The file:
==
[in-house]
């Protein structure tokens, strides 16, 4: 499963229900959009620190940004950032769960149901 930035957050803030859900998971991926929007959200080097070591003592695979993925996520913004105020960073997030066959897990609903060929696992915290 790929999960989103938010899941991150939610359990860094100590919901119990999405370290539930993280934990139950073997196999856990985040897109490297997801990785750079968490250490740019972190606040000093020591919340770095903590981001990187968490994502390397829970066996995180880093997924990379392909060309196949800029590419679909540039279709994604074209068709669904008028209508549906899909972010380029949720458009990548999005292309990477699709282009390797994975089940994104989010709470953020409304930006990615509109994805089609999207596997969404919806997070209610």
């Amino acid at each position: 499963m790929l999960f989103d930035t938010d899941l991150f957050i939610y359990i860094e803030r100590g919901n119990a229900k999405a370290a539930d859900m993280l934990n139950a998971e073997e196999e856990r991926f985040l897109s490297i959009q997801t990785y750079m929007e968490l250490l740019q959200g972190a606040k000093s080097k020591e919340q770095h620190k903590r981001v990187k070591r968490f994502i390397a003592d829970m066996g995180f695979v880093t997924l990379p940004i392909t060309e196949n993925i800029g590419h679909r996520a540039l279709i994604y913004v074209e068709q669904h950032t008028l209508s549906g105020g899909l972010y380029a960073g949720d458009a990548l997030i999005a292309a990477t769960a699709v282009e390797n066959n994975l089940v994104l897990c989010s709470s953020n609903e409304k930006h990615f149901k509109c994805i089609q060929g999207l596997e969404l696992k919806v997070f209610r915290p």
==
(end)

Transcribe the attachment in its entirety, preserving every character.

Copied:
[in-house]
């Protein structure tokens, strides 16, 4: 499963229900959009620190940004950032769960149901 930035957050803030859900998971991926929007959200080097070591003592695979993925996520913004105020960073997030066959897990609903060929696992915290 790929999960989103938010899941991150939610359990860094100590919901119990999405370290539930993280934990139950073997196999856990985040897109490297997801990785750079968490250490740019972190606040000093020591919340770095903590981001990187968490994502390397829970066996995180880093997924990379392909060309196949800029590419679909540039279709994604074209068709669904008028209508549906899909972010380029949720458009990548999005292309990477699709282009390797994975089940994104989010709470953020409304930006990615509109994805089609999207596997969404919806997070209610």
């Amino acid at each position: 499963m790929l999960f989103d930035t938010d899941l991150f957050i939610y359990i860094e803030r100590g919901n119990a229900k999405a370290a539930d859900m993280l934990n139950a998971e073997e196999e856990r991926f985040l897109s490297i959009q997801t990785y750079m929007e968490l250490l740019q959200g972190a606040k000093s080097k020591e919340q770095h620190k903590r981001v990187k070591r968490f994502i390397a003592d829970m066996g995180f695979v880093t997924l990379p940004i392909t060309e196949n993925i800029g590419h679909r996520a540039l279709i994604y913004v074209e068709q669904h950032t008028l209508s549906g105020g899909l972010y380029a960073g949720d458009a990548l997030i999005a292309a990477t769960a699709v282009e390797n066959n994975l089940v994104l897990c989010s709470s953020n609903e409304k930006h990615f149901k509109c994805i089609q060929g999207l596997e969404l696992k919806v997070f209610r915290p």